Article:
A quick summary of each of these ideas:
C.C. Matoran: The most lore-friendly of all builds, and quite competent due to both halves being Warrior archetypes. Normal Summoning Kopeke gives you easy Isolde access by searching either Taipu (at the cost of an attack lock) or Tamaru (at the cost of only putting 1 monster in the GY instead of 2), and Isolde can then dump 2 Kanohi to search up to 2 Toa Mata and Special Summon Hafu, who will in turn bring out an additional C.C. Matoran from hand or GY. That gives you the material for a Link-4, and if you have Kini-Nui, a Toa Mata or two to back it up as well.
Prank-Kids: The problem with Kanohi being the main searcher for Toa Mata is that you first need to put both the Kanohi and a monster into the GY. A Link-1 is quite possibly the easiest way to accomplish that, and Prank-Kids are an archetype notoriously capable of getting ridiculous value through a simple combo that starts by summoning their (now sadly limited) Link-1 monster. Better yet, the combo doesn’t care if the Prank-Kids stay in the GY beyond their activation as long as you ultimately end up with WIND+FIRE+WATER in your hand or field ready to fuse, so banishing them with a Kanohi along the way is pretty much a free Toa Mata. Only downside is that Prank-Kids usually take up the Normal Summon, but that’s what Kini-Nui is for.
Brave Token: The OCG’s recent hot meta thing, the Brave Token AKA Adventurer Token AKA Isekai Engine, also has the correct Attribute mix, and actually gets by with no Normal Summons needed. In fact, it actively discriminates against Normal Summoned monsters by making you unable to activate their effects the turn you use the engine, but since your Normal Summon is going to be a Toa Mata that generally reacts to something during your opponent’s turn, this restriction is quite stomachable. My impression of the deck is that it works, but the Toa Mata’s contributions of big stats, situational disruption, and Rank 6 access unfortunately feel a bit overshadowed by the insanely consistent omni-negate engine that is Brave Token.
Kaiju: The main idea behind this one, Attribute matching aside, is that Special Summoning a Kaiju to your opponent’s field triggers Lewa to bounce it back, which is obviously a pretty cool play. Sadly it doesn’t do much more than that plus plain old beatdown, and that’s not quite enough to win unless you get really lucky.
Ghost Girls: Stuffing leftover deck space with handtraps is a well-tested competitive strategy, so I figured I’d try doing that as well, using the ones that have the appropriate Attributes. Sadly those particular handtraps aren’t exactly impactful enough to totally prevent an opponent from bringing out anything a big beatstick can’t deal with, so it doesn’t quite see the same results here as it does in actual meta decks.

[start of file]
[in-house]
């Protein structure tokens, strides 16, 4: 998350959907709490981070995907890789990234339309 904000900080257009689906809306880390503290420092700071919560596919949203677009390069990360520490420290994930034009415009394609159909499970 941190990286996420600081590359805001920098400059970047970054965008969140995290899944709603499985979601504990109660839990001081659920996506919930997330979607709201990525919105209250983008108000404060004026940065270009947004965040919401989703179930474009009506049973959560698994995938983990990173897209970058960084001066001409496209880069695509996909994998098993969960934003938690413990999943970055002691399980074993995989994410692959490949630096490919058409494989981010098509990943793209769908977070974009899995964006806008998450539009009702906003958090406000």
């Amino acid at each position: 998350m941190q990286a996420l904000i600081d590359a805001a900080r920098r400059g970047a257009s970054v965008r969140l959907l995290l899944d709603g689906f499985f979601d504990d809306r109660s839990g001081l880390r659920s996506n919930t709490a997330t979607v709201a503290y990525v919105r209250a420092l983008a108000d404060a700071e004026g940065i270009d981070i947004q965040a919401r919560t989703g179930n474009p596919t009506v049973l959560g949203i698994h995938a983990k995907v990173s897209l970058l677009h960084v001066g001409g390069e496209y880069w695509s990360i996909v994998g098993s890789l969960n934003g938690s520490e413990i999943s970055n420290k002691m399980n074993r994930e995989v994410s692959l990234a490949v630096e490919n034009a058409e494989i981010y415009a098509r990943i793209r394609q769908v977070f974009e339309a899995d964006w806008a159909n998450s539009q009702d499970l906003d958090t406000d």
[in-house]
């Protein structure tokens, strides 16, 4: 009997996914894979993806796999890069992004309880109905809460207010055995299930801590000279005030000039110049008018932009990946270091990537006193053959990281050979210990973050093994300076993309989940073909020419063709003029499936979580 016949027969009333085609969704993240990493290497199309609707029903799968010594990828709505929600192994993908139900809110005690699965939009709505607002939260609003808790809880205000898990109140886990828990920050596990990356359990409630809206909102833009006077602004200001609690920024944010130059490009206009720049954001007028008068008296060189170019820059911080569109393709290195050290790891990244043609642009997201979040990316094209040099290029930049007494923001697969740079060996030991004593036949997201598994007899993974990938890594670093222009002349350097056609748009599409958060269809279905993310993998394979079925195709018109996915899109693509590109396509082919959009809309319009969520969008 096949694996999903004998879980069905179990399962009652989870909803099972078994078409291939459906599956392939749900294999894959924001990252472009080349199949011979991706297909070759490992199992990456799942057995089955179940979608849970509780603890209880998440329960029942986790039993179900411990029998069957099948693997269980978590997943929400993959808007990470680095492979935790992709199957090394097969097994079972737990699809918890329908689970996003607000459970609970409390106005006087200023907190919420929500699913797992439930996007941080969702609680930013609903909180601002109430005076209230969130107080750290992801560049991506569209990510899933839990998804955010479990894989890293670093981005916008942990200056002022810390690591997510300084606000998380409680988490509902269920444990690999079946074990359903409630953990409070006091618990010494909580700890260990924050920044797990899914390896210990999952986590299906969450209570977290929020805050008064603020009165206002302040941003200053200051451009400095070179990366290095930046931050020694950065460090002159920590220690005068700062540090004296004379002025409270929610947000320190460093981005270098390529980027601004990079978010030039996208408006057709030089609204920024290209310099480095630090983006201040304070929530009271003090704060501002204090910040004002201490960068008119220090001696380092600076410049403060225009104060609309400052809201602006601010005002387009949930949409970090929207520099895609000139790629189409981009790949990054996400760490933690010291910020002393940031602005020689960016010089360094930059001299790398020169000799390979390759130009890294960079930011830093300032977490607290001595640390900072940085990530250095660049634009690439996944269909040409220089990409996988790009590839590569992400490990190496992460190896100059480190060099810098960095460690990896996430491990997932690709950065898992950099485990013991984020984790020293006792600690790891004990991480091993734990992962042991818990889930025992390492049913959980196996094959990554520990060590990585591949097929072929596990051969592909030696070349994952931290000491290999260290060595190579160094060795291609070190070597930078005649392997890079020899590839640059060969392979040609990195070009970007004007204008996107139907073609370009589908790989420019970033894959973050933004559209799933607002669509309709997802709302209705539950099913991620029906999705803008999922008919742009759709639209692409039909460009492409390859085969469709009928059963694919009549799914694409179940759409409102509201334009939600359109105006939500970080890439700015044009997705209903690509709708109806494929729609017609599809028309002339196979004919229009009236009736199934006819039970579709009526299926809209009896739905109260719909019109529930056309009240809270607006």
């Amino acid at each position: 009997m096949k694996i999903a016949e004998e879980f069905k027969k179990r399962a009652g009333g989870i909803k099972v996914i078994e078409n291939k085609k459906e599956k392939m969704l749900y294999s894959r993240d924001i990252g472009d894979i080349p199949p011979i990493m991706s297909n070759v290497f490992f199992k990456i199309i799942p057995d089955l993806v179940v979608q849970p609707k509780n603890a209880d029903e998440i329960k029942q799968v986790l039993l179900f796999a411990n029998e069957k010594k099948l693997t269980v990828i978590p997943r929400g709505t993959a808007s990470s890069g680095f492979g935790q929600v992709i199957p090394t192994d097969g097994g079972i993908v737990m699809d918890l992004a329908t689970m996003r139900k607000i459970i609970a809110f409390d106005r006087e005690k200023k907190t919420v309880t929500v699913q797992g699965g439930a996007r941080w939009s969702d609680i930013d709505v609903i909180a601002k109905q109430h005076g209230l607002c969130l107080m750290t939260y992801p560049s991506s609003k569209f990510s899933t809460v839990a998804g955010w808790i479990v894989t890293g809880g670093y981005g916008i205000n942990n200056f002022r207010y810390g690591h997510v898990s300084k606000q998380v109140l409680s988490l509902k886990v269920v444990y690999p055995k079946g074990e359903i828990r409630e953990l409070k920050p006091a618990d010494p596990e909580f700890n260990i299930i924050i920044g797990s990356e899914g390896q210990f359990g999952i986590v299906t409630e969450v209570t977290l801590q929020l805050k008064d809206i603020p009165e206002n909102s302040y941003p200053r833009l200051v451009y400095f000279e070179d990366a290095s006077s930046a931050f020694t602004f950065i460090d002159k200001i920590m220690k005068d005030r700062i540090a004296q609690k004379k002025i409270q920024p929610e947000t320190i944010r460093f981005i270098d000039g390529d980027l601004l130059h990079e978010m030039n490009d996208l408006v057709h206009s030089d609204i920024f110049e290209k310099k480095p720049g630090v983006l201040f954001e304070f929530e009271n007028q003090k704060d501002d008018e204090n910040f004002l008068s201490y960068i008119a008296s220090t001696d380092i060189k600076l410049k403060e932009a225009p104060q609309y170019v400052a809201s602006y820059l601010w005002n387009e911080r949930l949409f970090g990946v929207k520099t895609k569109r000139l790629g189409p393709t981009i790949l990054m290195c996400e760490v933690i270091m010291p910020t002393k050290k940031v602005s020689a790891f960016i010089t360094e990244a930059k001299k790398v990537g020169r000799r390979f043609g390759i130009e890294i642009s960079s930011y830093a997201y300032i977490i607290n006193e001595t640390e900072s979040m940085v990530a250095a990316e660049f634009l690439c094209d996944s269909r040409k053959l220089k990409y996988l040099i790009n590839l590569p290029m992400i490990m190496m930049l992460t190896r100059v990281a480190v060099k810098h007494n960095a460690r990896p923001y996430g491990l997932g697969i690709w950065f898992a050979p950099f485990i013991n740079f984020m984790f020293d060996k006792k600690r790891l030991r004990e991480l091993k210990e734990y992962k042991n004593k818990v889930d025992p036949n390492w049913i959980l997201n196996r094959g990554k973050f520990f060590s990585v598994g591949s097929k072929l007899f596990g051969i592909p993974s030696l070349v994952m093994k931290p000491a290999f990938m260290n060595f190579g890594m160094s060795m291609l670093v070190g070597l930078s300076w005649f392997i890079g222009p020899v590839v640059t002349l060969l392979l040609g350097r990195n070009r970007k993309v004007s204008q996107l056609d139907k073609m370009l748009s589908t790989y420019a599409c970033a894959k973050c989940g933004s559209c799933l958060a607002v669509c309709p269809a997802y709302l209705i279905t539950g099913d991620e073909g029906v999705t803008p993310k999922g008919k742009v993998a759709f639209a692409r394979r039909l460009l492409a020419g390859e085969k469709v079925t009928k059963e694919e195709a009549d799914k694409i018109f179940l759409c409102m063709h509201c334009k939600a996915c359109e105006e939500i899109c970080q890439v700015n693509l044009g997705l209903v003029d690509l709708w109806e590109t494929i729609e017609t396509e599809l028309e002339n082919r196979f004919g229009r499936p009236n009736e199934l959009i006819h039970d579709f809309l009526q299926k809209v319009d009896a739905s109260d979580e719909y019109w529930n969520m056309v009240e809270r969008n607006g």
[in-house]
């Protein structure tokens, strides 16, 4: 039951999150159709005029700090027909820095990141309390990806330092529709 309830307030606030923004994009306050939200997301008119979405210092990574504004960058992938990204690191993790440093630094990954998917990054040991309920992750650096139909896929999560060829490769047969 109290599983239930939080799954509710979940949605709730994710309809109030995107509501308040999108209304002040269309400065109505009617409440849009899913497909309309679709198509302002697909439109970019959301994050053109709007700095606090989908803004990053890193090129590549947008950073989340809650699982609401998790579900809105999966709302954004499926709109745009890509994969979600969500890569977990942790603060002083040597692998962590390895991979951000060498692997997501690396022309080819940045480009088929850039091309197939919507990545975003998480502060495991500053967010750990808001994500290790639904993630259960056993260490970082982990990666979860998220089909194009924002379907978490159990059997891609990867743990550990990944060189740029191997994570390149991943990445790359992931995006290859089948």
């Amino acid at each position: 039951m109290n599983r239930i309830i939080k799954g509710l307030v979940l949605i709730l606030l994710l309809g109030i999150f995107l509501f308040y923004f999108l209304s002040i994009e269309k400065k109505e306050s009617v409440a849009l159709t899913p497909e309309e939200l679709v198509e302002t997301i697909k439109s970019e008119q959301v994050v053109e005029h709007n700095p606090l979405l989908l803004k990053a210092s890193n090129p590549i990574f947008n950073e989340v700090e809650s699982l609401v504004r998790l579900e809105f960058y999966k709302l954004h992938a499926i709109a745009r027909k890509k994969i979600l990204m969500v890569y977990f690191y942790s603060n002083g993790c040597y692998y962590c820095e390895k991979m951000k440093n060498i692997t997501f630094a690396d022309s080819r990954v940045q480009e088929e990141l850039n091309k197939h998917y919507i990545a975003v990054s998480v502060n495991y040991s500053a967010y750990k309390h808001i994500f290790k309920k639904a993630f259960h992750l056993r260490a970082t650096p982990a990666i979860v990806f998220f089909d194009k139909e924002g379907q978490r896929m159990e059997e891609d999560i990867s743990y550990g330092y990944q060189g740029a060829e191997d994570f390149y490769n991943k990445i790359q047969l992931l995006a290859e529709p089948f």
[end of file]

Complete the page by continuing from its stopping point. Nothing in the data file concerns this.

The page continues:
60 Card Monstrosities
Another archetype with all the right Attributes I tried out was Nemeses, however they are not featured in the previous section because I ran into a bit of a problem: Just like the Toa Mata don’t really do anything unless you can get out multiple and/or set up your GY with a Suva and several Kanohi, Nemeses don’t really do anything unless you get some monsters banished first. And since the main way to get monsters banished also relies on sending Kanohi to the GY, neither half of the deck is particularly capable of getting itself or the other started despite having good synergy once they’re running.
In trying to resolve this, I attempted stuffing a bunch of extra “spicy” techs into the deck, eventually blowing it up to a pile of 60 cards that somewhat reliably worked.
Aside from the obvious, the most significant addition here are probably PSY-Framegear Gamma + Driver, as a powerful handtrap that conveniently can also set up some banished monsters for Nemeses plays. Driver also happens to be Level 6, so you can use it to pay the cost of Celestial Observatory and feel like an absolute king. However, at the end of the day, these additions only bring a slight reduction in the amount of luck you need to actually set up the really good plays, so I took a second stab and tried to fill up the 60 cards by bringing in a third archetype instead.
C.C. Matoran proved quite competent at quickly dumping a few Kanohi to the GY when I previously tried them as the sole partner archetype for the Toa Mata, so I figured adding them might be a fine way to handle the observed issues with getting the deck to its initial velocity. And it does indeed seem like doing the good old C.C. Matoran play of letting Isolde send 2 Kanohi to the GY provides just enough setup for both the Toa Mata and the Nemeses portion to perform actual plays. Maybe it would even be possible to condense this triple mix down to 40 cards somehow, but I haven’t tried.
Single Attribute Soup
A common problem with the mixed-Attribute decks was getting Toa without any of the right Tributes, so to bypass that issue I also tried building a deck that only uses Toa of the same Attribute along with matching support. The candidates for that would be WATER (Gali and Kopaka) or EARTH (Onua and Pohatu), and I picked WATER because then I can also incorporate Kopeke for that sweet C.C. Matoran Isolde combo.
The rest is just Frogs as a compact WATER package with a pretty good payoff, plus a single Ko-Koro to search with Mata Nui. Because I guess falling back to stall in cases where you don’t have anything else might at least keep you alive.
My verdict on this after a brief test run is that it can definitely do something more consistently than the decks that try to make multiple Attributes work, but what it does tends to be less impressive. For example, playing only 2 Toa gives you much less Rank 6 access via Kini-Nui, and even summoning one plus a Suva doesn’t do as much when the Kanohi selection is limited to Akaku and Kaukau. Also, I don’t really like it in concept, because the only reason there even are multiple Toa with the same Attribute is because ICE and STONE aren’t a thing in Yugioh.